The Wild Burro Trail is a 10 mile long trail in the Tortolita mountains. I have never been there, since it's on the opposite side of the earth from my house. But I wanted to do some of the Blue Pants Racing winter trail runs to help improve my trail running. So Saturday morning I got in my car and drove away on a very calm morning. When I turned onto Oracle it became a bit breezy, and by the time I made it to the trailhead at Dove Mountain, it was downright gusty and cold. I ran to the registration table and grabbed my shirt and number, and went right back to the car to take shelter. Everyone else in the parking lot was doing the same.
The windy conditions really messed up my wardrobe choice. I decided to go with my TTG tank top, TTG jacket over that, and a wind breaker over that. A little before 8 AM everyone left the comfort and shelter of their vehicles and strolled a short distance to the start. Laszlo tried to count everyone, then decided to just let us all go. So we were off heading down some trail around some mountains I had never been to.
I tried to stay with the pack for as long as possible. The first 1.6 miles were decent trail, nice and smooth and flat. Then that changed when we started climbing mountains. And I mean really climbing. There were a ton of switchbacks and steep sections around boulders where I was using my hands to get up the rocks. I figured hiking the technical sections justified walking, but I couldn't really count it as a walk break since the hiking was keeping my heart rate just as high. Granted, I don't wear a HR monitor, but I think when you can feel your heart pounding in your throat that counts as high. I got warm and my long-sleeved layers ended up in a mess of laundry tied around my waist. The wind had stopped at this point, so I was wishing I had one less layer to deal with. Oh well.
We climbed, and climbed, and climbed. Most of the group was gone, and I ended up leap-frogging 2 girls that were staying together. They were slightly faster when they were running, which was a very small amount of time for much of the trail. I hit the first water station, which was a nice little sign with water bottles under it and 2 plastic bowls of Snicker bars. Snicker bars? Now we're talking! No Gu, no Shot bloks, just Snickers. I took 2 and pocketed them. You never know when chocolate will come in handy.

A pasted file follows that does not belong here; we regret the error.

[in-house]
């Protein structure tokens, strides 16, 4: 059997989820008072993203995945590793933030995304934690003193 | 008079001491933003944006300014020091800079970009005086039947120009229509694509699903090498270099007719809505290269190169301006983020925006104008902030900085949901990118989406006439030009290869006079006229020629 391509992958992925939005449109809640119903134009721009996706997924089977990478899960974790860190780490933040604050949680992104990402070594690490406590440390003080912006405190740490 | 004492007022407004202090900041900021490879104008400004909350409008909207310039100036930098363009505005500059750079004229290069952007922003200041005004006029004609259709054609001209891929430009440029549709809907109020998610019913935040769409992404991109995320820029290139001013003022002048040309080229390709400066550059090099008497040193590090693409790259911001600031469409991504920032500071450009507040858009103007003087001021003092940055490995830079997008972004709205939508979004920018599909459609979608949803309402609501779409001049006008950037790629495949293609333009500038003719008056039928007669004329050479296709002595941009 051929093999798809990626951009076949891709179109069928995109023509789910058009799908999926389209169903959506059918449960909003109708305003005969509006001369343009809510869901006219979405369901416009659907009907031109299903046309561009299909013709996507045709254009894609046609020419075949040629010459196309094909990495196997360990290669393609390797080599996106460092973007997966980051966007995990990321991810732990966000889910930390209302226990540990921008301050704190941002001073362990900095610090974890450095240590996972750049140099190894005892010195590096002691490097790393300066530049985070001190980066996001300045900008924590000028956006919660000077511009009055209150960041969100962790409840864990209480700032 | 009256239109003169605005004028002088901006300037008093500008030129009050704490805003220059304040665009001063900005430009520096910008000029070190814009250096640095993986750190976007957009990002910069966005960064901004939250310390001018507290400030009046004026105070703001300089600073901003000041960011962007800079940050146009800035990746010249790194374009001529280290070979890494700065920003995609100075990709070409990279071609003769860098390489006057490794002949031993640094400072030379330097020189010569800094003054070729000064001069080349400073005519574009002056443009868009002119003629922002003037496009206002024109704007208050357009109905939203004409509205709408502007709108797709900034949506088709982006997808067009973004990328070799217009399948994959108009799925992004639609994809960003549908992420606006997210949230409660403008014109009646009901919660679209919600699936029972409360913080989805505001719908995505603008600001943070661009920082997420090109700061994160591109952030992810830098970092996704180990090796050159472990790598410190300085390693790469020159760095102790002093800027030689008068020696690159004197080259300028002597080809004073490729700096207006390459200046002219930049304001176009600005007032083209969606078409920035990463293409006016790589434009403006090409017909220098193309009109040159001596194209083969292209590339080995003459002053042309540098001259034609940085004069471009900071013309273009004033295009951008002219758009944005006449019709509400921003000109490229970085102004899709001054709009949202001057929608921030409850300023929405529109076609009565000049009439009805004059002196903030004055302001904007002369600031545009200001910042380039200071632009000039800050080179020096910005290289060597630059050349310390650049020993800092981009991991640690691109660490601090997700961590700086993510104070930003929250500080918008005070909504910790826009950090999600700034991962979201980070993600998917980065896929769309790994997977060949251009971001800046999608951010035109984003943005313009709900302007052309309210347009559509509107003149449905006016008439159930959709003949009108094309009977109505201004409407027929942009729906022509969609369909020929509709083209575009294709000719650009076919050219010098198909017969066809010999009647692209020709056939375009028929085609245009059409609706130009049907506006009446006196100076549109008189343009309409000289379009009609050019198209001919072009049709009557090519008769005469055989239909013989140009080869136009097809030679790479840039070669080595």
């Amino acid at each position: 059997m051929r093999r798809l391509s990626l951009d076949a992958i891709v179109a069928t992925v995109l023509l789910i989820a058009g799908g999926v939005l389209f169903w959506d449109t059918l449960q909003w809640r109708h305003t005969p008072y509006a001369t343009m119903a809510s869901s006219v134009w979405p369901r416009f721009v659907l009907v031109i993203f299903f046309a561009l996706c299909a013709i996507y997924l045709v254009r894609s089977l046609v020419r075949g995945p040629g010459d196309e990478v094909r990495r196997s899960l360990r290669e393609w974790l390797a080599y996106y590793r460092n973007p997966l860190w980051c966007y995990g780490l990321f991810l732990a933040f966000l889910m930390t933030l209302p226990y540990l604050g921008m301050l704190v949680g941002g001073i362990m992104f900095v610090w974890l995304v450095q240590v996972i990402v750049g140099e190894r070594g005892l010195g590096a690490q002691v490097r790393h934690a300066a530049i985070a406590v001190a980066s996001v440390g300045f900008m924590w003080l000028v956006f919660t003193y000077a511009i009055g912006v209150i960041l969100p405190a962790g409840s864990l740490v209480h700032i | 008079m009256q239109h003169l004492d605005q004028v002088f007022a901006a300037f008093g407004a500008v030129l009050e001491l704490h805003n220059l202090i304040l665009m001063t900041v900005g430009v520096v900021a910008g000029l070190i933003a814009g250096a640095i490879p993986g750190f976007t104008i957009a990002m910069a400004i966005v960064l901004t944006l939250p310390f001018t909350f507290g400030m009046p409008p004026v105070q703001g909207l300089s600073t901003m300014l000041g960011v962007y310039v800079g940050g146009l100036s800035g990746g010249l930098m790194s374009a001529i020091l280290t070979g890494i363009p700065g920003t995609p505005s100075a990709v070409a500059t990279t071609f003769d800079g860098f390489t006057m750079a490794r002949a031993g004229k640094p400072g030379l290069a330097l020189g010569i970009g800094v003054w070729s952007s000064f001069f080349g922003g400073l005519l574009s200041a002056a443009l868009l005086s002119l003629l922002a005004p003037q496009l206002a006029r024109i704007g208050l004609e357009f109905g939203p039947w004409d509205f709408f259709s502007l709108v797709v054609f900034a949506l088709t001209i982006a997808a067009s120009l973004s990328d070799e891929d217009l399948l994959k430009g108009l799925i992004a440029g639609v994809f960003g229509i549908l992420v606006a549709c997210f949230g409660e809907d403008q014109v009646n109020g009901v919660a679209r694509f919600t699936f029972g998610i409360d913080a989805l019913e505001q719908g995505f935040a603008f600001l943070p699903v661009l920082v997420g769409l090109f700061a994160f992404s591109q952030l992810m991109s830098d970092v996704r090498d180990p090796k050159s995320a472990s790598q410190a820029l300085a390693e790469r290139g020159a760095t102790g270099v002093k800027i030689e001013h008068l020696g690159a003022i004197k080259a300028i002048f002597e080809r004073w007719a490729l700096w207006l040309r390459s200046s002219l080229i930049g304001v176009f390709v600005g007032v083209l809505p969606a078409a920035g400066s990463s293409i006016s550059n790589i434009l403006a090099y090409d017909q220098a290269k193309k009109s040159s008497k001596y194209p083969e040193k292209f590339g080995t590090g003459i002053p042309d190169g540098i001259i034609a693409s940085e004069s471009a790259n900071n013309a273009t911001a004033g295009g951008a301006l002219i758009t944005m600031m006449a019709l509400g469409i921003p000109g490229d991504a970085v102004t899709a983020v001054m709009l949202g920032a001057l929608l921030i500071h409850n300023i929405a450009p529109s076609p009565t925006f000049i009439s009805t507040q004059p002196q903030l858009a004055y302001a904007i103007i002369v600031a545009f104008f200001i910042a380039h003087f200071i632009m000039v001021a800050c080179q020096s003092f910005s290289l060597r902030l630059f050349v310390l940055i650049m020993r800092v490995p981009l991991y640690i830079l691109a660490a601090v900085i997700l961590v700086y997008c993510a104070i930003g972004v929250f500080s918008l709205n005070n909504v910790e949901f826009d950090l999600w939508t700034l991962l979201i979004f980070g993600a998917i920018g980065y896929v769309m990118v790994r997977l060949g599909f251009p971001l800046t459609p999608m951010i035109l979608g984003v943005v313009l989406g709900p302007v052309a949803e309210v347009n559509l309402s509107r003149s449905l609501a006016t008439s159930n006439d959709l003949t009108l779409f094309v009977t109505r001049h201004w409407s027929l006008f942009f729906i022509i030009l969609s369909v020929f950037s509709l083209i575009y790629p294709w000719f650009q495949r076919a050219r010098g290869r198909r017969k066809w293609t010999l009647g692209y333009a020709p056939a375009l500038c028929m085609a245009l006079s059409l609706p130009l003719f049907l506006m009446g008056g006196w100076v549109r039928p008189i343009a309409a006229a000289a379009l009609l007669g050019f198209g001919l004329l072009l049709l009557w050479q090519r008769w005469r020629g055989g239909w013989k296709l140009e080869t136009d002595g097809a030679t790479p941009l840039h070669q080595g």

About this time a gal named Jen caught up to me. We had been pretty close to each other the entire race, and decided to stick together for the rest of the run. Besides, we were now out on the furthest part of the trail. There was a great view of Tucson and all, but I had no idea where my car was other than it wasn't on the mountain we were climbing. It's always hard to tell in running races who you can talk to. Some folks put on the tunes and tune out. Thankfully Jen was a talker, so we talked and ran and searched for the trail. For the most part it was easy to follow, but in a few spots where washes or rocks were, it was tricky to spot the exact turn to make. Plus, the talking helped to take my mind off of the mileage.
The trail run pretty much climbed the first 5 miles, and then decended the next 5. Descending hurt just as bad, and was tough to do in some of the steep boulder sections. At one point we lost the trail for a bit, but turned around and tried other options and finally found it. Not far after that was a second water station with volunteers. Even though I had water with me, I partook of the water they had since they hauled it all the way out there. I also downed one of my Snicker bars. Chocolate makes me happy. Forget that my legs are screaming in pain and are about to fall off. I have my chocolate. Yummy.
We were in a wash at this point, so we were able to run somewhat quickly. I was just happy to be done with the mountains. I told Jen that if she wasn't there with me, I would probably be walking. She agreed. Always good to have someone there to push you. We came up on a volunteer that was walking with a lady that had her hand wrapped up. She had fallen early on and dislocated a finger, but appeared to be in good spirits about it and was just about done with the trail. I think that was the only major injury of the whole race, which is amazing given how steep and rocky it was. We rounded a corner and found a group hanging out at a table. Turns out that was the finish! Laszlo punched in our times on his Blackberry and we were done. Lots of goodies were available on the table, so we had a quick snack and headed back to the parking lot.
I finished the 10 miles in 2:28, which was just under a 15 min/mile average pace. Given how tough the trail was, I was happy with that. I tend to do the first mile on the Deuces Wild XTERRA course in about that time as it has quite a rocky section followed by a steep climb. Funny how I could have done a half marathon on the road in that time. I think this hurt just as bad, if not a bit worse from all the climbing. I was also glad I had my trail running shoes on. Even though they aren't as comfortable as the road shoes, they make a difference on the rocks.
Overall it was a good race and made me get out to a different area of Tucson. Trail Race #2 is a 5 miler in Starr Pass, and Jen and I are hoping to be able to meet up and run together again.